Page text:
What Is Forest Bathing? Discover The Secrets Of This Japanese Inspired Practice

Have you heard about forest bathing? Many are enjoying this new way of walking in the wood to enjoy a greater sense of peace and lower everyday stress levels.

Discover the history and health benefits of this healing practice. Plus simple ways to get started locally even in your own backyard.

Forest Bathing: Finding Tranquility in Nature

Are you ready to go of your stress and restore your zest for life by basking in the quietude of nature’s forest retreats?

There’s something about forest bathing that seems to seep into the very deepest place in us. Touching rough or smooth tree bark, listening to the wind rustling through the leaves, and the sounds of birds and other forest creatures calling from the security of high branches is like listening to the voice of a sympathetic counselor. It’s a timeless prayer for sanctuary and peace.

Woman's hand touching the bark of a tree

It reminds us how relatively small we are. It reminds us how much greater we can be. Through life’s storms and challenges, we, too, can keep growing and becoming more. The forest is an inspiration and a voice of truth.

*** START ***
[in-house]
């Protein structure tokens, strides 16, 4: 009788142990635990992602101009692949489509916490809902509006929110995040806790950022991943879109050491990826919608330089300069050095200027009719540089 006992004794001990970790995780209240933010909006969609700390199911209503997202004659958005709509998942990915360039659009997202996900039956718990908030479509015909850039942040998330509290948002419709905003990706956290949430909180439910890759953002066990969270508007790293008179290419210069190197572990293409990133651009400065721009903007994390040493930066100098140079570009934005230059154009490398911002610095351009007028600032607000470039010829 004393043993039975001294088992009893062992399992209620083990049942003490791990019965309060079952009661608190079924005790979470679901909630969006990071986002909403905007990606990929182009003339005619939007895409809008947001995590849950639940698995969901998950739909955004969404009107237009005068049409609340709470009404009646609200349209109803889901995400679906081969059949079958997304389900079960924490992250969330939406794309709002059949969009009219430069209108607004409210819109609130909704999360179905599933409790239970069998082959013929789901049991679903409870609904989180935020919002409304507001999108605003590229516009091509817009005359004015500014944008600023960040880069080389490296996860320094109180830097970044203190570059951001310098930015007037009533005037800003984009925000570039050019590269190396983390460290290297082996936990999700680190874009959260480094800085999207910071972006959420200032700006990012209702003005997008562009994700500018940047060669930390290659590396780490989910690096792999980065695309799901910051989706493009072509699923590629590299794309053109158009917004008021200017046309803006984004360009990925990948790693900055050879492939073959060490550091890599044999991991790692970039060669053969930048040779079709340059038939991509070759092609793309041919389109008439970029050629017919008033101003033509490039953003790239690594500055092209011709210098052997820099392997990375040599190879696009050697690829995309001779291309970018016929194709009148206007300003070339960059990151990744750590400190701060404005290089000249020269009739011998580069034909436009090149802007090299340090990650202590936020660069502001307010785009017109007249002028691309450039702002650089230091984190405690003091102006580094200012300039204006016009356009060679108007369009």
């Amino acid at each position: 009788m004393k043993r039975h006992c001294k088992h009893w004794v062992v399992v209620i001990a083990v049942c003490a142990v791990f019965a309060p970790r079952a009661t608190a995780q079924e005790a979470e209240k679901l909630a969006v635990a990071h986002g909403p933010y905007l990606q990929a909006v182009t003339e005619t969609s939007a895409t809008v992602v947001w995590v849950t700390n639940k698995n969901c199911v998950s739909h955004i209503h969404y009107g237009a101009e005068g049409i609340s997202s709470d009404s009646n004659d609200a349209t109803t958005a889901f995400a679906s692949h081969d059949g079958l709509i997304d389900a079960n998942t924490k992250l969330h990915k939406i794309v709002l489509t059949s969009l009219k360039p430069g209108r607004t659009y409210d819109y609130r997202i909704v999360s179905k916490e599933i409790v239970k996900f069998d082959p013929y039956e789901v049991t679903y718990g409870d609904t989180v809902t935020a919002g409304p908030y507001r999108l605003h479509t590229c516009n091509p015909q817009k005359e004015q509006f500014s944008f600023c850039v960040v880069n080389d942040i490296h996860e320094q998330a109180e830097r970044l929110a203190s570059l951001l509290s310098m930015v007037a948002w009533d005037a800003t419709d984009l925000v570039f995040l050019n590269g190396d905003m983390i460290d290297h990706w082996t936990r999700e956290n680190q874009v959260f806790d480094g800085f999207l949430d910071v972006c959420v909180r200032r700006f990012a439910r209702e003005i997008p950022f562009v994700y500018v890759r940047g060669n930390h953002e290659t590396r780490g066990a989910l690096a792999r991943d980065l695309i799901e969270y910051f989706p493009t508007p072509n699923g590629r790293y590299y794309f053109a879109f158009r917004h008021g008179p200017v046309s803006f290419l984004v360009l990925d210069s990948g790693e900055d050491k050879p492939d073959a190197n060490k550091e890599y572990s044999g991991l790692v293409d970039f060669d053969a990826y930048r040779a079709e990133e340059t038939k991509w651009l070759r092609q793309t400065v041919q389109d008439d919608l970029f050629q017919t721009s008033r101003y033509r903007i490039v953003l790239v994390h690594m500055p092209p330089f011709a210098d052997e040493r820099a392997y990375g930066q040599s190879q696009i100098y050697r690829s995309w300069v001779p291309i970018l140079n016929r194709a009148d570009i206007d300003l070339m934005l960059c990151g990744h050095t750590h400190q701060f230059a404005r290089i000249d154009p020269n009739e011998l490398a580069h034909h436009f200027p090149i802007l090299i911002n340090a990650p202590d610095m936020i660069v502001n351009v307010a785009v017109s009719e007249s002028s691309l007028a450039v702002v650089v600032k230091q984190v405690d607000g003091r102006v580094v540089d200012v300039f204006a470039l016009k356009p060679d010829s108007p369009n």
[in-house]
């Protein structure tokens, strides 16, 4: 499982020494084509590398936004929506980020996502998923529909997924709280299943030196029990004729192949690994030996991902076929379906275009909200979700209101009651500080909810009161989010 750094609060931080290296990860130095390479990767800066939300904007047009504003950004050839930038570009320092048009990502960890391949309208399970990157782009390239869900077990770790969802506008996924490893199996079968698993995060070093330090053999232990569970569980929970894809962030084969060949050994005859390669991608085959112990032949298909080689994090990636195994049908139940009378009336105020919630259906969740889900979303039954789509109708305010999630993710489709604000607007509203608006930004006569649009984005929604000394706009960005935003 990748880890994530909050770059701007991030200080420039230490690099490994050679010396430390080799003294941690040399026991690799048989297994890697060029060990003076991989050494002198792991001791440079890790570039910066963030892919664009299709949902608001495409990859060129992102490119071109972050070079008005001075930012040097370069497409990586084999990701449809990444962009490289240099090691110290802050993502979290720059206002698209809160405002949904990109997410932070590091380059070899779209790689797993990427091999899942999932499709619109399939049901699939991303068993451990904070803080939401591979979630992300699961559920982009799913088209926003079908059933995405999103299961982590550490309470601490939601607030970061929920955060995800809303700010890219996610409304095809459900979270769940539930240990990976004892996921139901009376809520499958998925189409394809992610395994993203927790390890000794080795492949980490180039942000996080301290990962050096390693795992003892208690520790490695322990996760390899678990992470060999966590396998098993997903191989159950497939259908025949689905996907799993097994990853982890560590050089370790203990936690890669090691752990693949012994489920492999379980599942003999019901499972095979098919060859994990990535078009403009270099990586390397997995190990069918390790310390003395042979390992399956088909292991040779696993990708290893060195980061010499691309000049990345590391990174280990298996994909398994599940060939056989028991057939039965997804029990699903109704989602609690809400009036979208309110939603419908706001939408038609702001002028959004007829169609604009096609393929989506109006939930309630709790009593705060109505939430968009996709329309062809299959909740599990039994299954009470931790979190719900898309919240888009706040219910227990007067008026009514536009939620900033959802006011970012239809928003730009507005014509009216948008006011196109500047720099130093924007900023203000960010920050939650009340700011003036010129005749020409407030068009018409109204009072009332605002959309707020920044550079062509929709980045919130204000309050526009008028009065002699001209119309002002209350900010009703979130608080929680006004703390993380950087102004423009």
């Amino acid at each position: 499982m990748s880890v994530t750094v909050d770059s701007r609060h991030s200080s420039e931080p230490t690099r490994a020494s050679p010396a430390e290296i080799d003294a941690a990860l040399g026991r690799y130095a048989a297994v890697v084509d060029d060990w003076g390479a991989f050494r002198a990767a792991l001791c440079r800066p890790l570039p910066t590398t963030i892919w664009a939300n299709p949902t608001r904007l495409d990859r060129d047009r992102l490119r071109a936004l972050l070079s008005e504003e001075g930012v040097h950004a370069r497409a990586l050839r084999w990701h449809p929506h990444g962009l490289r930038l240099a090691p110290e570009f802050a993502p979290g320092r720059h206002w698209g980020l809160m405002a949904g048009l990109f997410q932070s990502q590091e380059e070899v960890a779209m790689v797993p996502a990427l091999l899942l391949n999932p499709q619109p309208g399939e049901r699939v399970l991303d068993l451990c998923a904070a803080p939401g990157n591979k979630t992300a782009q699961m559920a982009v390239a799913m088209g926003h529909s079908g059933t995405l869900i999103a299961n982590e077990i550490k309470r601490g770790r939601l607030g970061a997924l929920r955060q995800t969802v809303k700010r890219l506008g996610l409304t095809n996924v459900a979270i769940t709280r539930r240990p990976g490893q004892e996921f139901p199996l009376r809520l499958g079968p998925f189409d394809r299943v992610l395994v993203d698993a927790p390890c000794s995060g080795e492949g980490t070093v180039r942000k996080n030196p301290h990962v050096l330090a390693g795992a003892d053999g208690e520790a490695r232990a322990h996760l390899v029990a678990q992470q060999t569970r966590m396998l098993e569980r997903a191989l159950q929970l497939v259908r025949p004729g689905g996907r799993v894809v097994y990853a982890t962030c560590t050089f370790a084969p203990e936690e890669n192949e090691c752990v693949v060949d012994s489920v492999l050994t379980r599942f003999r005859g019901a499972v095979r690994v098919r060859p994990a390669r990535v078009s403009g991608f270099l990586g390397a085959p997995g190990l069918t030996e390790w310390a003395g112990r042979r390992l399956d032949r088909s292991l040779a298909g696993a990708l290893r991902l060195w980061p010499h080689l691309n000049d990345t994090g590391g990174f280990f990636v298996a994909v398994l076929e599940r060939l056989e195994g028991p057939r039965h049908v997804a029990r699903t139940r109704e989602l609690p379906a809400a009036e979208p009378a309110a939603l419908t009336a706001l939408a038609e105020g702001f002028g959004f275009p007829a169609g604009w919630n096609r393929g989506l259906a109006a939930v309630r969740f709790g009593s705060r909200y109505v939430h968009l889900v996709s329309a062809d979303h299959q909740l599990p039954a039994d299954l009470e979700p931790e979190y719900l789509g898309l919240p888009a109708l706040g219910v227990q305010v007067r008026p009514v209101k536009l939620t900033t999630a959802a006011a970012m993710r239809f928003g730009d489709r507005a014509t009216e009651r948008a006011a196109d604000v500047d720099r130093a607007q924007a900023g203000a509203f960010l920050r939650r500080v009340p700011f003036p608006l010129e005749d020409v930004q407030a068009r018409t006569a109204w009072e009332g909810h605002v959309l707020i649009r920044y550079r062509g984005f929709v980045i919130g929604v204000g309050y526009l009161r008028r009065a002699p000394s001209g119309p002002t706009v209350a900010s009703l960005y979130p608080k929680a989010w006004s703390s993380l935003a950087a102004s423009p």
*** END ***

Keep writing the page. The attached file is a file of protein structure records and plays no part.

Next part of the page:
What is Forest Bathing?

Forest bathing, or shinrin-yoku, is the practice of purposefully immersing all of yourself in the forest atmosphere. It’s allowing yourself time to take in a natural setting with all your senses. 

Listen to the sounds of the forest. Look, touch, and breathe in scents unadulterated by human design. Quiet everyday thoughts in favor of a few minutes of solitude and peaceful contemplation.

Shinrin-yoku has been gaining steady popularity in the few decades since its introduction, though the practice itself is as ancient as the trees. Recent studies agree that adding forest bathing to your weekly routine offers a wide range of mental, emotional, and physical health benefits.

History of Forest Bathing

Japan has worked hard to keep its forest areas protected in a land where space is limited, and the population often must live in cramped quarters. Shinrin-yoku, which literally means “forest bathing,” was developed in the early 1980s and has since become part of Japan’s national health program.

This mobile type of meditation was designed to meet pressing physiological and psychological health needs. Participants can find relief from tech-boom burnout and inspiration to reconnect with a forest setting in a largely urban environment.

Nature path in the woods with quote by John Muir - And into the forest I go